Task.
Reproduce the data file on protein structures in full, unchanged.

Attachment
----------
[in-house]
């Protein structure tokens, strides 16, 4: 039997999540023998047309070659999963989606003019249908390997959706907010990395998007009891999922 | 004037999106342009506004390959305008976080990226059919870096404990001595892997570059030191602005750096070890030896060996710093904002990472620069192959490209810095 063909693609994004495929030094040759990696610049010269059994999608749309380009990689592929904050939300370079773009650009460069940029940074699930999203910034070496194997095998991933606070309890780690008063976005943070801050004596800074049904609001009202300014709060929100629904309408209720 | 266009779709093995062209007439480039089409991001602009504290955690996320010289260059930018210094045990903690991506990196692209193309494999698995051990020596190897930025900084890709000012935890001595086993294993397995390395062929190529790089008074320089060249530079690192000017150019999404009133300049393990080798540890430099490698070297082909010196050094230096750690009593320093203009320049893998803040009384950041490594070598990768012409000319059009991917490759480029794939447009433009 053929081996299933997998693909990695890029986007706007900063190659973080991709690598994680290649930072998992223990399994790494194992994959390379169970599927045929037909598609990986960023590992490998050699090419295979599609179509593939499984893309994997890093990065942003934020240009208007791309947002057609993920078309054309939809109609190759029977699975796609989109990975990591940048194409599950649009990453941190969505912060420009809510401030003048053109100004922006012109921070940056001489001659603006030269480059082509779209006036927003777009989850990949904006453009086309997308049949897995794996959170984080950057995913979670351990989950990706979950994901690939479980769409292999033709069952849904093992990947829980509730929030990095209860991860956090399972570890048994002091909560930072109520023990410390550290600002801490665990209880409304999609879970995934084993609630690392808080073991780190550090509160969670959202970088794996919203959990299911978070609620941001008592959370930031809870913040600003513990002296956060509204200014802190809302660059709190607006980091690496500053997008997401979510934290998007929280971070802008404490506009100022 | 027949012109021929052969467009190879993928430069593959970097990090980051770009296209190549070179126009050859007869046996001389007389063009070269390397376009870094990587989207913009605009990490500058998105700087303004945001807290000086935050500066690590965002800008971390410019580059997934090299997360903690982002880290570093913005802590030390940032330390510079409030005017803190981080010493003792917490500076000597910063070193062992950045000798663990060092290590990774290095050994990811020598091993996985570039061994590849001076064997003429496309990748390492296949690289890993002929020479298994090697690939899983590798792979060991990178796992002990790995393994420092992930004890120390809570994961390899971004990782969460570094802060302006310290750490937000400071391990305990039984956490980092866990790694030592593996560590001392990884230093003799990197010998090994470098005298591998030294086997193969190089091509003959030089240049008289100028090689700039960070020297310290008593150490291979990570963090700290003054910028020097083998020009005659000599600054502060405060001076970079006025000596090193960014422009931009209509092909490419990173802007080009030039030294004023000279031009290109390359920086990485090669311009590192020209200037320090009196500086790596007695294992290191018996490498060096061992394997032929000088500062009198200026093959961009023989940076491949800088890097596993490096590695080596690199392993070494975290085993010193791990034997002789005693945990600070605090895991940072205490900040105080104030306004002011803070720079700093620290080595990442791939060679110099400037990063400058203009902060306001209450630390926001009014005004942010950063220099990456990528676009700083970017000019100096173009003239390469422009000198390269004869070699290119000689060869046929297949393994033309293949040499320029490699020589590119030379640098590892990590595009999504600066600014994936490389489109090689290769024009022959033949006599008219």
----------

[in-house]
């Protein structure tokens, strides 16, 4: 039997999540023998047309070659999963989606003019249908390997959706907010990395998007009891999922 | 004037999106342009506004390959305008976080990226059919870096404990001595892997570059030191602005750096070890030896060996710093904002990472620069192959490209810095 063909693609994004495929030094040759990696610049010269059994999608749309380009990689592929904050939300370079773009650009460069940029940074699930999203910034070496194997095998991933606070309890780690008063976005943070801050004596800074049904609001009202300014709060929100629904309408209720 | 266009779709093995062209007439480039089409991001602009504290955690996320010289260059930018210094045990903690991506990196692209193309494999698995051990020596190897930025900084890709000012935890001595086993294993397995390395062929190529790089008074320089060249530079690192000017150019999404009133300049393990080798540890430099490698070297082909010196050094230096750690009593320093203009320049893998803040009384950041490594070598990768012409000319059009991917490759480029794939447009433009 053929081996299933997998693909990695890029986007706007900063190659973080991709690598994680290649930072998992223990399994790494194992994959390379169970599927045929037909598609990986960023590992490998050699090419295979599609179509593939499984893309994997890093990065942003934020240009208007791309947002057609993920078309054309939809109609190759029977699975796609989109990975990591940048194409599950649009990453941190969505912060420009809510401030003048053109100004922006012109921070940056001489001659603006030269480059082509779209006036927003777009989850990949904006453009086309997308049949897995794996959170984080950057995913979670351990989950990706979950994901690939479980769409292999033709069952849904093992990947829980509730929030990095209860991860956090399972570890048994002091909560930072109520023990410390550290600002801490665990209880409304999609879970995934084993609630690392808080073991780190550090509160969670959202970088794996919203959990299911978070609620941001008592959370930031809870913040600003513990002296956060509204200014802190809302660059709190607006980091690496500053997008997401979510934290998007929280971070802008404490506009100022 | 027949012109021929052969467009190879993928430069593959970097990090980051770009296209190549070179126009050859007869046996001389007389063009070269390397376009870094990587989207913009605009990490500058998105700087303004945001807290000086935050500066690590965002800008971390410019580059997934090299997360903690982002880290570093913005802590030390940032330390510079409030005017803190981080010493003792917490500076000597910063070193062992950045000798663990060092290590990774290095050994990811020598091993996985570039061994590849001076064997003429496309990748390492296949690289890993002929020479298994090697690939899983590798792979060991990178796992002990790995393994420092992930004890120390809570994961390899971004990782969460570094802060302006310290750490937000400071391990305990039984956490980092866990790694030592593996560590001392990884230093003799990197010998090994470098005298591998030294086997193969190089091509003959030089240049008289100028090689700039960070020297310290008593150490291979990570963090700290003054910028020097083998020009005659000599600054502060405060001076970079006025000596090193960014422009931009209509092909490419990173802007080009030039030294004023000279031009290109390359920086990485090669311009590192020209200037320090009196500086790596007695294992290191018996490498060096061992394997032929000088500062009198200026093959961009023989940076491949800088890097596993490096590695080596690199392993070494975290085993010193791990034997002789005693945990600070605090895991940072205490900040105080104030306004002011803070720079700093620290080595990442791939060679110099400037990063400058203009902060306001209450630390926001009014005004942010950063220099990456990528676009700083970017000019100096173009003239390469422009000198390269004869070699290119000689060869046929297949393994033309293949040499320029490699020589590119030379640098590892990590595009999504600066600014994936490389489109090689290769024009022959033949006599008219």